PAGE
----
Sheriff’s Video: La Quinta Man Points Rifle at Deputy Before He’s Shot and Asks Deputy to Kill Him


The Riverside County Sheriff’s Department released body camera of an officer involved shooting that happened outside La Quinta City Hall in September. The shooting happened just outside the sheriff’s substation.

The footage shows two deputies confronting a man armed with a semi automatic rifle. 

Deputies ask the man several times to drop the weapon. 

The man refuses and points the rifle at one of the deputies, that’s when shots are fired. It’s unclear if one or both deputies fire at the man.

The deputies run to help the man and call for medical help. The man pleads with the deputy to end his life. 

The deputy says no.

The suspect, now identified as 65-year-old Randy Fedorchuck of La Quinta, was transferred to a local hospital where he died.

Before the shooting, there was a 911 call:

Sheriff’s Dispatcher: 9-1-1 state your emergency.

Male Caller: Police?

Sheriff’s Dispatcher: Okay how can I help you, what’s your emergency?

Male Caller: La Quinta, La Quinta, police station, man with a gun. 

We now know, that caller was Fedorchuck himself. 

Dr. Glen Haas, president and CEO of Operant Learning Systems, a retired law enforcement commander, with over three decades of experience, who now teaches use of force, de escalation and reviews cases for police departments across the country watched the video of the shooting. 

“They confronted the person to stop an attack potentially at city hall, they gave commands, they gave more than one command, the fact that he was holding the rifle up and aimed at a deputy I think actually they showed tremendous patience there … when the shooting occurred they provided care they asked for medical, they still treated the person with respect including telling the person that they didn’t want to kill him,” describes Haas.

He says after reviewing the footage it’s clear, “Unfortunately this is somebody who seemed to want to end his life that day but he didn’t want to do it in his own hand and so he actually created a situation where somebody else would do it for him.”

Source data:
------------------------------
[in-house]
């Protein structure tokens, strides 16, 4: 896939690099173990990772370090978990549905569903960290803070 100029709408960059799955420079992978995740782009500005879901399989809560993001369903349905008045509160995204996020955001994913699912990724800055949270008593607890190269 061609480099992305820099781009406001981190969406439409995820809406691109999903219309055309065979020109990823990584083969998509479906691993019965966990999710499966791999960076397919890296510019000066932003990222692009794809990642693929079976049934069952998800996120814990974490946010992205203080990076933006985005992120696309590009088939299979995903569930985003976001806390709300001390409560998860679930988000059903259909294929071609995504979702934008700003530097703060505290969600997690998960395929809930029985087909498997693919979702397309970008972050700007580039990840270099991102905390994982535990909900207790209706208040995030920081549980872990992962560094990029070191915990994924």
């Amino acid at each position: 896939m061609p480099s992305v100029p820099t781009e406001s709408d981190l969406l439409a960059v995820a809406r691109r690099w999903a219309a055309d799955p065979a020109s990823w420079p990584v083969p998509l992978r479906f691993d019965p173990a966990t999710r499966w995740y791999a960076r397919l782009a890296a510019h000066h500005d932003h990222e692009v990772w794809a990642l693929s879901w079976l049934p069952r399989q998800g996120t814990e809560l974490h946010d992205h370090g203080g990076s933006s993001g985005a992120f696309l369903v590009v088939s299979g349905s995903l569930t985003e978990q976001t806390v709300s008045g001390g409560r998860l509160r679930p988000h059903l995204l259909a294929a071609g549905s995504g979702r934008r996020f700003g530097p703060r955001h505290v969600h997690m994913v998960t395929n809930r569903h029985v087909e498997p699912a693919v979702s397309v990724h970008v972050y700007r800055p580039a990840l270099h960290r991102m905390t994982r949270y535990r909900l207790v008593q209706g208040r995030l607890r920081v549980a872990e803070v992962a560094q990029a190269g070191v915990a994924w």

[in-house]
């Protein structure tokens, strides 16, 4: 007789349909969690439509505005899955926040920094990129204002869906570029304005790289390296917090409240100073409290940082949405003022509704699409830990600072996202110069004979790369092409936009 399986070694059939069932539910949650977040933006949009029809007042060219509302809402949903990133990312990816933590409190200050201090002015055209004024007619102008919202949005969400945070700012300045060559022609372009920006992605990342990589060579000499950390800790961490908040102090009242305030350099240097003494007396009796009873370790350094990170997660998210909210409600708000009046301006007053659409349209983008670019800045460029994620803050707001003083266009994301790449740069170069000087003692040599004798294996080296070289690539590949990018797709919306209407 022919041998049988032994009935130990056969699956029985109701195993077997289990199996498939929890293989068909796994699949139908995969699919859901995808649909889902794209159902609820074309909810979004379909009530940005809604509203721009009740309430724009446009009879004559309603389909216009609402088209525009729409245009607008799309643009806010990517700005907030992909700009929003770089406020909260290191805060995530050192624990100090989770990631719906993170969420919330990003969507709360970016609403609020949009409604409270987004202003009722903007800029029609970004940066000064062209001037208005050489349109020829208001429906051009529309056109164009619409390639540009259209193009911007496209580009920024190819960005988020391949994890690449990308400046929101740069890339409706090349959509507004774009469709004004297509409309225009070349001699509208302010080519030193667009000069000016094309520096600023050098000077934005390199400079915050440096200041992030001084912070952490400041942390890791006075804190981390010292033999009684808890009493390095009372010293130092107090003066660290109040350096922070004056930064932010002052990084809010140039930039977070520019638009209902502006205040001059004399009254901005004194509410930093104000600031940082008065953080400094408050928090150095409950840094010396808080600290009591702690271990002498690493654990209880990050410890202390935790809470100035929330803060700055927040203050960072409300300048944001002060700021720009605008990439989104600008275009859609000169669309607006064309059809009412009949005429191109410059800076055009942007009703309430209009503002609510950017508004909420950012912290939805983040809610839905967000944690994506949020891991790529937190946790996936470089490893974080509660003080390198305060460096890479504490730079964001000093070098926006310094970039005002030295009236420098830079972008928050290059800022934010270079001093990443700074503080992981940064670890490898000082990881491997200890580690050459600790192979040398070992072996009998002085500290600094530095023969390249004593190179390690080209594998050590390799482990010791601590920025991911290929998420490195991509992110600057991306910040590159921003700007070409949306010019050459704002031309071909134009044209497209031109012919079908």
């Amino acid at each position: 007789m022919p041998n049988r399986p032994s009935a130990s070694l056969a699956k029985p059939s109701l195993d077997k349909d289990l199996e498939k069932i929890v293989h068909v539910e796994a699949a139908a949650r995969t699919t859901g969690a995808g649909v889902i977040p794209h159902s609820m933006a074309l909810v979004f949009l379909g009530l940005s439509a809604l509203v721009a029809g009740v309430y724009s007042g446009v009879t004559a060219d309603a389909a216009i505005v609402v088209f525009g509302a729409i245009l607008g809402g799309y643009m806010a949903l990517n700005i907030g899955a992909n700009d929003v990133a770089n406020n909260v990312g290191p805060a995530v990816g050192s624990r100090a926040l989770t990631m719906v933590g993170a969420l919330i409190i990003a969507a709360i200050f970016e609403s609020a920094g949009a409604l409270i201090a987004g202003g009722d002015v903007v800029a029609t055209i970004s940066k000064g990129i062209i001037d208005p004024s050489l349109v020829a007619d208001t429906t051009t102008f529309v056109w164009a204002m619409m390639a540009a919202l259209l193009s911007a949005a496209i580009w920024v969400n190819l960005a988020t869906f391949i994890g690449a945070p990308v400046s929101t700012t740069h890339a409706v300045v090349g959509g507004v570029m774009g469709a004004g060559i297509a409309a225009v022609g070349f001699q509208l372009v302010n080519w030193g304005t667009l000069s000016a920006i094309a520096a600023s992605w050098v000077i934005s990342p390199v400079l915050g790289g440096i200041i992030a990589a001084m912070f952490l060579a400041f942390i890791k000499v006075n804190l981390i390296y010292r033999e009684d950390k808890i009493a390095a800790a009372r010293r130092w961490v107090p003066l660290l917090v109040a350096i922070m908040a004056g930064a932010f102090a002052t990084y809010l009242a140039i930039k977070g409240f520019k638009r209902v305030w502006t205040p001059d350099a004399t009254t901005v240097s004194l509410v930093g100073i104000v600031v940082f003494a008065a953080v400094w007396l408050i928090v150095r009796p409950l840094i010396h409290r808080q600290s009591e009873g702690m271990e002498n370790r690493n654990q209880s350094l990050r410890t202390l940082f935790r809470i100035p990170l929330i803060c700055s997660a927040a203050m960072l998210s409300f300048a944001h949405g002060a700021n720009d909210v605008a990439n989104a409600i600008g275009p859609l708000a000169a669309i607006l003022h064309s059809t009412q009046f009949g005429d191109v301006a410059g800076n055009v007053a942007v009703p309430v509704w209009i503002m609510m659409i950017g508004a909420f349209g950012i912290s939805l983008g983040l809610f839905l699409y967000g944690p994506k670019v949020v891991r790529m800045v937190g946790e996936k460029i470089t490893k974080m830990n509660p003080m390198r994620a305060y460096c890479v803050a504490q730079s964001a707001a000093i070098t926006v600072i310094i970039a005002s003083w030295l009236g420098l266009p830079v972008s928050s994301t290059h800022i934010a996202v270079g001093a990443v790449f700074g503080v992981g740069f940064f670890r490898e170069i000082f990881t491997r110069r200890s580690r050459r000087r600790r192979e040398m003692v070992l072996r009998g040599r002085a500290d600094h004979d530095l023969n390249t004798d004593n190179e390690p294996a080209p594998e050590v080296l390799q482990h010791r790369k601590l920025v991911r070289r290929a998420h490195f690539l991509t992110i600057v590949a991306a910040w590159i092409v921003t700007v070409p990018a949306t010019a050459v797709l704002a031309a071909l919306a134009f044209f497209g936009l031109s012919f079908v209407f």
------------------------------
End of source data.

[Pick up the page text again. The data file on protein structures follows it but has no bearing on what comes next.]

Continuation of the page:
But in that moment officers only see an armed man in a public place. 

“You have literally dozens if not hundreds of potential victims there so they have to intercede and act,” says Haas.

He says unlike T.V. police dramas, the reality is not every situation can be de escalated, “When they’re presented with a threat that’s immediate that if they don’t act will end up in the injury or death of a citizen or of themselves you don’t have any time to de escalate.”

Before the shooting happened deputies watched Fedorchuk through a window and make a conscience decision to step in harms way.

“That’s why they are there to protect people,” says Haas, adding it was a miracle, they or no other people were hurt.

He says he usually analyzes stacks of reports, but in this case the video tells the story, and judging just from the video alone, the deputies’ response was professional, “I don’t know that they could have done anything differently.” 

But adds it doesn’t make it any less tragic, “Sadly the man lost his life, but he created the situation, and sadly the deputies are going to have this in their lives forever, plus the man’s family, it’s a tragedy that didn’t have to happen.”

Sheriff Chad Bianco says his department takes use of force very seriously and several investigations are being conducted by his department and independently by the district attorney’s office.

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